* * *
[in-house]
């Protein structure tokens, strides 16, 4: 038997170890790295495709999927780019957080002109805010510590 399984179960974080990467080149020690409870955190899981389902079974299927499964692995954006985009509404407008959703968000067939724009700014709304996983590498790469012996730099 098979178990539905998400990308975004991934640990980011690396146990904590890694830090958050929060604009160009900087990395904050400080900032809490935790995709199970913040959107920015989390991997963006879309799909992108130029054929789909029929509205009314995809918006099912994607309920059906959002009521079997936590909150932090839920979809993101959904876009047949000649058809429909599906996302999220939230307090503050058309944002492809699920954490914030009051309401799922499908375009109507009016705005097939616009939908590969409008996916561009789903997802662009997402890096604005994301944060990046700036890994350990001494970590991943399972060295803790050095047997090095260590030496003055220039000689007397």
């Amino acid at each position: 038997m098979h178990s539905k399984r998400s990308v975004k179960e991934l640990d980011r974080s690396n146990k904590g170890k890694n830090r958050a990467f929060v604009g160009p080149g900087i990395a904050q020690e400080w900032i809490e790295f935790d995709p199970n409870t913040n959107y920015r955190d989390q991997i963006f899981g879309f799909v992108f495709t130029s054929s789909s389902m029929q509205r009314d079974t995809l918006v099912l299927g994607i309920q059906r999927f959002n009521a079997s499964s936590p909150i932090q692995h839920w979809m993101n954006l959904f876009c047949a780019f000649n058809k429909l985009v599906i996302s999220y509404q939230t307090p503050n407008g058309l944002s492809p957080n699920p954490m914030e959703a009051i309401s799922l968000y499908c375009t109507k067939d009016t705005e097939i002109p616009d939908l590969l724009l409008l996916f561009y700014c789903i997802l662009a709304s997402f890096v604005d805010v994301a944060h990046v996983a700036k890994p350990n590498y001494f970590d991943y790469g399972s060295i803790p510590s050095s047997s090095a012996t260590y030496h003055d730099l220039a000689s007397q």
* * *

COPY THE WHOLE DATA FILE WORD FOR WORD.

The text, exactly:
[in-house]
């Protein structure tokens, strides 16, 4: 038997170890790295495709999927780019957080002109805010510590 399984179960974080990467080149020690409870955190899981389902079974299927499964692995954006985009509404407008959703968000067939724009700014709304996983590498790469012996730099 098979178990539905998400990308975004991934640990980011690396146990904590890694830090958050929060604009160009900087990395904050400080900032809490935790995709199970913040959107920015989390991997963006879309799909992108130029054929789909029929509205009314995809918006099912994607309920059906959002009521079997936590909150932090839920979809993101959904876009047949000649058809429909599906996302999220939230307090503050058309944002492809699920954490914030009051309401799922499908375009109507009016705005097939616009939908590969409008996916561009789903997802662009997402890096604005994301944060990046700036890994350990001494970590991943399972060295803790050095047997090095260590030496003055220039000689007397």
């Amino acid at each position: 038997m098979h178990s539905k399984r998400s990308v975004k179960e991934l640990d980011r974080s690396n146990k904590g170890k890694n830090r958050a990467f929060v604009g160009p080149g900087i990395a904050q020690e400080w900032i809490e790295f935790d995709p199970n409870t913040n959107y920015r955190d989390q991997i963006f899981g879309f799909v992108f495709t130029s054929s789909s389902m029929q509205r009314d079974t995809l918006v099912l299927g994607i309920q059906r999927f959002n009521a079997s499964s936590p909150i932090q692995h839920w979809m993101n954006l959904f876009c047949a780019f000649n058809k429909l985009v599906i996302s999220y509404q939230t307090p503050n407008g058309l944002s492809p957080n699920p954490m914030e959703a009051i309401s799922l968000y499908c375009t109507k067939d009016t705005e097939i002109p616009d939908l590969l724009l409008l996916f561009y700014c789903i997802l662009a709304s997402f890096v604005d805010v994301a944060h990046v996983a700036k890994p350990n590498y001494f970590d991943y790469g399972s060295i803790p510590s050095s047997s090095a012996t260590y030496h003055d730099l220039a000689s007397q």